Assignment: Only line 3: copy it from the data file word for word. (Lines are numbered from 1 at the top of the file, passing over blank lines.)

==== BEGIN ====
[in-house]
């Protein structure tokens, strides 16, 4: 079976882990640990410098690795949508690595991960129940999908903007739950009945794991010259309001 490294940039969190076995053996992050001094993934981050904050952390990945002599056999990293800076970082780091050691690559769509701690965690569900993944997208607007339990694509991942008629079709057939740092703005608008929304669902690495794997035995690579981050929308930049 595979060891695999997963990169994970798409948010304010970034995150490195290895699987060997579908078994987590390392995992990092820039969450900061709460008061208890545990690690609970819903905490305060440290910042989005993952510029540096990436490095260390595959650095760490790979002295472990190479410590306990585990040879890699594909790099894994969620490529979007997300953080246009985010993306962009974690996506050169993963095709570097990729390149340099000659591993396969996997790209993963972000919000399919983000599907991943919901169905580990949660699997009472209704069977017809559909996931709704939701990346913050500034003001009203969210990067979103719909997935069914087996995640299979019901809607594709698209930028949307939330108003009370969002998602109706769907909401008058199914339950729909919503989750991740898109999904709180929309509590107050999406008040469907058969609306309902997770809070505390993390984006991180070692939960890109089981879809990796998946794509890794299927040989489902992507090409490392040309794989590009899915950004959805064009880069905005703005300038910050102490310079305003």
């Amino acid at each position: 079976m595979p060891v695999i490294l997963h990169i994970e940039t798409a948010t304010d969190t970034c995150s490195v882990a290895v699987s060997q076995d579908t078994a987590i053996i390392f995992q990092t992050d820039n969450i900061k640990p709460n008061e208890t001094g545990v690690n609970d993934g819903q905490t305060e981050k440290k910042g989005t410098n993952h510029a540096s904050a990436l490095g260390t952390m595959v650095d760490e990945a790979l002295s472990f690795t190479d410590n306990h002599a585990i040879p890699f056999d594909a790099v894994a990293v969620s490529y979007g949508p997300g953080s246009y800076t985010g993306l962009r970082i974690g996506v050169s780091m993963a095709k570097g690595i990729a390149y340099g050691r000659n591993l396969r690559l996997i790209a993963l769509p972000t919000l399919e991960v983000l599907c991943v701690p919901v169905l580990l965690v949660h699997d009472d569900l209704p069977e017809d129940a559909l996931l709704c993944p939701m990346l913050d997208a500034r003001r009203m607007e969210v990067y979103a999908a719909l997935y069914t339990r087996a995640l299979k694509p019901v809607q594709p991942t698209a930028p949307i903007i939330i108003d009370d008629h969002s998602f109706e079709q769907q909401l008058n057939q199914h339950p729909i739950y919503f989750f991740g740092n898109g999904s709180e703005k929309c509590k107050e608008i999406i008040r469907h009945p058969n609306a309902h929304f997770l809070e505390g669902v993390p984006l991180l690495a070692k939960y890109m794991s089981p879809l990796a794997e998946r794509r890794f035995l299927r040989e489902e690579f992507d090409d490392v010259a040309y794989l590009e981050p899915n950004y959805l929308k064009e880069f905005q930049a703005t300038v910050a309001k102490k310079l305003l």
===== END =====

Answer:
């Amino acid at each position: 079976m595979p060891v695999i490294l997963h990169i994970e940039t798409a948010t304010d969190t970034c995150s490195v882990a290895v699987s060997q076995d579908t078994a987590i053996i390392f995992q990092t992050d820039n969450i900061k640990p709460n008061e208890t001094g545990v690690n609970d993934g819903q905490t305060e981050k440290k910042g989005t410098n993952h510029a540096s904050a990436l490095g260390t952390m595959v650095d760490e990945a790979l002295s472990f690795t190479d410590n306990h002599a585990i040879p890699f056999d594909a790099v894994a990293v969620s490529y979007g949508p997300g953080s246009y800076t985010g993306l962009r970082i974690g996506v050169s780091m993963a095709k570097g690595i990729a390149y340099g050691r000659n591993l396969r690559l996997i790209a993963l769509p972000t919000l399919e991960v983000l599907c991943v701690p919901v169905l580990l965690v949660h699997d009472d569900l209704p069977e017809d129940a559909l996931l709704c993944p939701m990346l913050d997208a500034r003001r009203m607007e969210v990067y979103a999908a719909l997935y069914t339990r087996a995640l299979k694509p019901v809607q594709p991942t698209a930028p949307i903007i939330i108003d009370d008629h969002s998602f109706e079709q769907q909401l008058n057939q199914h339950p729909i739950y919503f989750f991740g740092n898109g999904s709180e703005k929309c509590k107050e608008i999406i008040r469907h009945p058969n609306a309902h929304f997770l809070e505390g669902v993390p984006l991180l690495a070692k939960y890109m794991s089981p879809l990796a794997e998946r794509r890794f035995l299927r040989e489902e690579f992507d090409d490392v010259a040309y794989l590009e981050p899915n950004y959805l929308k064009e880069f905005q930049a703005t300038v910050a309001k102490k310079l305003l």